Last month’s elections, the 7th since 2006, were held after the parliament of one of the world’s wealthiest countries had been dissolved in late October.
This time 454 hopefuls, more than in previous elections, registered to run for Kuwait’s 50-seat parliament. This is explained by a number of Islamist groups that ended their election boycott as the tiny emirate is worried at the squeeze by low oil prices which led to painful cuts in long-standing welfare benefits as the fiscal balance is expected to turn into a deficit as of 2016 (of -3.5% of GDP).
These Islamist groups did well in the elections as candidates won almost half of the seats, while the former National Assembly only held 20 seats. This can be explained by the discontent of the Kuwaiti population with government-proposed measures endorsed by the former parliament.
Kuwait has a majority Sunni population with a minority Shia population of around 30%, who live together largely in peace. Kuwait managed to avoid an uprising like those that ousted leaders in several Arab states since 2011, but political stability depends on cooperation between the government and parliament.
A series of assemblies have collapsed in recent years due to power struggles between the elected parliament and the appointed cabinet, in which the ruling family holds top posts.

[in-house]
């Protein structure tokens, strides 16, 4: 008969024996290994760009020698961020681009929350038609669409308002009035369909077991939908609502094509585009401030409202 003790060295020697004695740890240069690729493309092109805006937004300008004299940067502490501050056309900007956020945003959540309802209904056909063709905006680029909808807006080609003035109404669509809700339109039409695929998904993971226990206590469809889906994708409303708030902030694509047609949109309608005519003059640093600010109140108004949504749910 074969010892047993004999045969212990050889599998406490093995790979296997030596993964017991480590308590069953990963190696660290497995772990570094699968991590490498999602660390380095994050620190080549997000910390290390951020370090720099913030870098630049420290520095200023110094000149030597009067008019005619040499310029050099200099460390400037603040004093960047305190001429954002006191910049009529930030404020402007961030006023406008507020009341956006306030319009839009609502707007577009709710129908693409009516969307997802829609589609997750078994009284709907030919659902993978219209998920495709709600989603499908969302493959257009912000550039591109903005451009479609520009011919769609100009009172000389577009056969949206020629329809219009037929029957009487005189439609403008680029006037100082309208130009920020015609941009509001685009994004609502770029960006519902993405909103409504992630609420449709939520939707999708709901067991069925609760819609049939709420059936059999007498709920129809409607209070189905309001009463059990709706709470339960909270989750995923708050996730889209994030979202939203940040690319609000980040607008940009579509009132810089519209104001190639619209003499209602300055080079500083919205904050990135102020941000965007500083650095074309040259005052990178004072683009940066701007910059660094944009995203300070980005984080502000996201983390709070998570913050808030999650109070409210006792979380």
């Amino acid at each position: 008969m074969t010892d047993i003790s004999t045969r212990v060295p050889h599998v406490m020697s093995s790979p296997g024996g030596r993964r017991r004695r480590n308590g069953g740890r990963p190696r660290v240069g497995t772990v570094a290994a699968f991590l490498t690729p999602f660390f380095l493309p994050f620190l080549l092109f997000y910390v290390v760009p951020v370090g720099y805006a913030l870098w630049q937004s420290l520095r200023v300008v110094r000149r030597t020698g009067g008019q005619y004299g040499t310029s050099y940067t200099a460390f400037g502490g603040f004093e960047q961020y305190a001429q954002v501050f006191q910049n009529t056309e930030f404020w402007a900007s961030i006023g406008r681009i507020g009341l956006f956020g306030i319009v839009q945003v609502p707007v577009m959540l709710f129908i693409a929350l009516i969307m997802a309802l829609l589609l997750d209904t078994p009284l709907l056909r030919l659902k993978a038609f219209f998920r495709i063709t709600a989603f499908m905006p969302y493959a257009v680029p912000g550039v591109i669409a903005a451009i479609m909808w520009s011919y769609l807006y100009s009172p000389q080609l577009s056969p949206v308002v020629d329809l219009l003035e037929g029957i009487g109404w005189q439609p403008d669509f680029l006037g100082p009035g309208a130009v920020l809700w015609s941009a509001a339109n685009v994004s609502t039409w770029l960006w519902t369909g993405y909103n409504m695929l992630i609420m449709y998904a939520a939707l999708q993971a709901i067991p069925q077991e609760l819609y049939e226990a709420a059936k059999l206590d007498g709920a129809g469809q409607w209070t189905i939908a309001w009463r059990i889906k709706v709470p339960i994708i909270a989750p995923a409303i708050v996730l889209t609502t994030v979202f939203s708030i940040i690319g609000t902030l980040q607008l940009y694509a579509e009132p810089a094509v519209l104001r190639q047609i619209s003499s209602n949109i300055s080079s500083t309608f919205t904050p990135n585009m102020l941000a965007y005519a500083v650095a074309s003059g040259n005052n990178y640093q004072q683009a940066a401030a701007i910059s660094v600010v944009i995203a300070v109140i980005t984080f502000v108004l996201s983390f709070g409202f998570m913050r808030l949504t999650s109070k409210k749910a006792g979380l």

The last relatively pro-government parliament was dissolved nine months before the completion of its four-year term, in a move not to allow the opposition candidates any time to prepare for a campaign.
The election outcome suggests that Kuwait can expect a period of political turmoil as the new parliament is expected to fiercely oppose to austerity measures. Legislators have the right to cross-question and even impeach ministers.
Strong opposition both inside parliament and among the population is therefore likely to constrain the government’s ability to pursue economic reforms without facing a political crisis.
However, as the Prime Minister (picked by the hereditary emir) will appoint a cabinet that can also vote, parliament’s power is relatively limited. In addition, though the country is arguably the Gulf’s most powerful legislature, the emir has the final say in state matters and can dissolve the parliament (again).
Country risk analyst Jolyn Debuysscher , Credendo Group